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Lax Monetary Policy May Cause the Next Bubble

 

Kiel Institute for the World Economy (IfW) in cooperation with Leibniz Information Centre for Economics (ZBW)

October 2, 2013

At the Global Economic Symposium (GES) in Kiel, the panelists discussing the future of central banking warned of the next bubble and the consequent next crisis. “The lax monetary policy of the central banks over the last few years was necessary, because the fiscal authorities failed to take action,” said William Rhodes from Citigroup, explaining how the central banks came to be in their current precarious situation. The governments would have needed more time.

Jacob Frenkel from JP Morgan Chase International also sees the negative real interest rate as a consequence of the lax monetary policy and as an inevitable consequence of the past years. According to the panel of experts, the crucial question is that of the exit strategy, as a continuation of the current monetary policy would lead to the next bubble. Frenkel: “The monetary policy of 2007/2008 was meant to be temporary. Nobody would have thought that it would stay. Now, reality has turned it into a new paradigm.”

One of the main problems is that the monetary policy is being overloaded with tasks. A key question in conjunction with the exit strategy is, how this situation can be regulated. Coupling it with the unemployment rate would be problematic, Frenkel believes. Unemployment caused by cyclical phenomena can indeed be fought via monetary policy, however, if unemployment is due to structural effects, the problem would be magnified.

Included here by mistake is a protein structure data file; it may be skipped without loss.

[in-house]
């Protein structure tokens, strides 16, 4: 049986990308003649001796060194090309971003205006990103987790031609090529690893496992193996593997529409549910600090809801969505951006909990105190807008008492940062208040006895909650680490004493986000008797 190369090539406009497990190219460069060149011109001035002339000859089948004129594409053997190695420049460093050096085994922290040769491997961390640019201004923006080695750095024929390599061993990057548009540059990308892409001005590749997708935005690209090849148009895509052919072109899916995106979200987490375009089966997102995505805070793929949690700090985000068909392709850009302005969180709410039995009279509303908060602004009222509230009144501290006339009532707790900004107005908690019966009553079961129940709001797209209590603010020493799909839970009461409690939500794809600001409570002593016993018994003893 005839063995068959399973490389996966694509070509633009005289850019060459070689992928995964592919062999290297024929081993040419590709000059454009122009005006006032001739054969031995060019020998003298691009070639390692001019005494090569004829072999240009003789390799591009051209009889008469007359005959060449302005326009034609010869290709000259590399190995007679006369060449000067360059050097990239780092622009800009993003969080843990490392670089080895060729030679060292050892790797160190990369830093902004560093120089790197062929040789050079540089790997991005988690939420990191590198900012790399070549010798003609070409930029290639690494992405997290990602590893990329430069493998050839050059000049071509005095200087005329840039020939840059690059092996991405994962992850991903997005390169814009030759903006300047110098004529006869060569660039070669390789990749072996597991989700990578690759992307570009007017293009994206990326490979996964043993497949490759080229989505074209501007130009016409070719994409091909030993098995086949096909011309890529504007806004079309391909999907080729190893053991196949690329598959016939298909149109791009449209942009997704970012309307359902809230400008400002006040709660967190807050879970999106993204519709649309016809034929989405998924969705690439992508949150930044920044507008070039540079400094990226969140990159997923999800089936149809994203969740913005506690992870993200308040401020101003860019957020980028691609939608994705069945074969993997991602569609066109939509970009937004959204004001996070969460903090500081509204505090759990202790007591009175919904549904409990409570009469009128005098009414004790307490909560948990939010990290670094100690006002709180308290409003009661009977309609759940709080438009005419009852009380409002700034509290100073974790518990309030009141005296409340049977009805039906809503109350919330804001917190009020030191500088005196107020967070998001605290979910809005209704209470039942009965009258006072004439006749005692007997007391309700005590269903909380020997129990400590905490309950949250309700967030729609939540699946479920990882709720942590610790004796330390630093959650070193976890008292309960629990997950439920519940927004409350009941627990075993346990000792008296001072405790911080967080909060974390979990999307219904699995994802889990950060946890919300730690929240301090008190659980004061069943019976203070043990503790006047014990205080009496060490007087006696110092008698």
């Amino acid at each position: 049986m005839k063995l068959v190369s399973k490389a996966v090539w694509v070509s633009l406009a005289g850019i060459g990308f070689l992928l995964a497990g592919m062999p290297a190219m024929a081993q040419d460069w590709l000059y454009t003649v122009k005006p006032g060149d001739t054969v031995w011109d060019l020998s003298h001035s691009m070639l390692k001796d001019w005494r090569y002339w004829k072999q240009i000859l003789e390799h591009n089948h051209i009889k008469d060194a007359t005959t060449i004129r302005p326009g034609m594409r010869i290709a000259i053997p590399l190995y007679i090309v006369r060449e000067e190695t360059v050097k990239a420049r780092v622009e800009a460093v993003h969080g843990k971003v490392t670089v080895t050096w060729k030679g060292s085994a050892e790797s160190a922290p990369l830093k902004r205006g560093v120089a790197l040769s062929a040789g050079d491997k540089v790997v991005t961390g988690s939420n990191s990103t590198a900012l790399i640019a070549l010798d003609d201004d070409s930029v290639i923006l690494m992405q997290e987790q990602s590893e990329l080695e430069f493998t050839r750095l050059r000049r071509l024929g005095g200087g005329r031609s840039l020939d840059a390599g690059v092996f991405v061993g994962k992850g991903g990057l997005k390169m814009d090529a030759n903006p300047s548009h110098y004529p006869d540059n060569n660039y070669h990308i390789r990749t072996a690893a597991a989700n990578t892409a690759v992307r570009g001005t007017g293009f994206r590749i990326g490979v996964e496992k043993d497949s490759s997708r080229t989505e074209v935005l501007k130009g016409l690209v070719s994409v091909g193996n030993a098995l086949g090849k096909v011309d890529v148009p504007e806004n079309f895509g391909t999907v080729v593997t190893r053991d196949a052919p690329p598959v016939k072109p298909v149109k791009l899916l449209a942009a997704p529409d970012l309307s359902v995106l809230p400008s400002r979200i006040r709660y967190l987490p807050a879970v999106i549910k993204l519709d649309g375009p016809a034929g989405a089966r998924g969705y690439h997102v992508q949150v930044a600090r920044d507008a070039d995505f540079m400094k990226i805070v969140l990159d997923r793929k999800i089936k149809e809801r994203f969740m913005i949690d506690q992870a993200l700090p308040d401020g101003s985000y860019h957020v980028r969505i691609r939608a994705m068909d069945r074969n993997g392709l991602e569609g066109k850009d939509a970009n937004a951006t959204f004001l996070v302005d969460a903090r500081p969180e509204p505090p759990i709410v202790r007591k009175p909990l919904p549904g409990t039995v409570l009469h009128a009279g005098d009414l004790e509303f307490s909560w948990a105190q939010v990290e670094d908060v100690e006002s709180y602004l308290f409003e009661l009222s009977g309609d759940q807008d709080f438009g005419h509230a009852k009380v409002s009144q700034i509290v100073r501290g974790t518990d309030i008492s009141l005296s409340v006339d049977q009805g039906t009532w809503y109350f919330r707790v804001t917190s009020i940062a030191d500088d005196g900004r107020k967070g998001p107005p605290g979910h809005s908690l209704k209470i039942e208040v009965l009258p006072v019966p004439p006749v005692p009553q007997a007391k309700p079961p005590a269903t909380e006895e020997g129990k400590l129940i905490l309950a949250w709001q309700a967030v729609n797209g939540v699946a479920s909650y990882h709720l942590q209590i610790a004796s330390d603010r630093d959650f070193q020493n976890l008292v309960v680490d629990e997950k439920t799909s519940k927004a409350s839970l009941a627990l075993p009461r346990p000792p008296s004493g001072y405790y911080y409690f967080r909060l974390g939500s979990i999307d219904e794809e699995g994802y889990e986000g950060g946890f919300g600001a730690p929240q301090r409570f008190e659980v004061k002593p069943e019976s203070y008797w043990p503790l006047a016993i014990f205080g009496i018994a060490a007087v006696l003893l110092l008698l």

As the central banks nowadays perform hugely comprehensive tasks, Andrew Sheng from the Hongkong-based Fung Global Institute is also worried about who will enforce discipline and clearly demands a rethink: central banks should be in charge of monetary policy, whereas ministers of finance should be responsible for fiscal policy.

 

The Global Economic Symposium (GES) 2013 is being organized by the Kiel Institute for the World Economy (IfW) in cooperation with the German National Library of Economics – Leibniz Information Centre for Economics (ZBW).

Further information is available at http://www.global-economic-symposium.org and on the official GES Blog at blog.global-economic-symposium.org.

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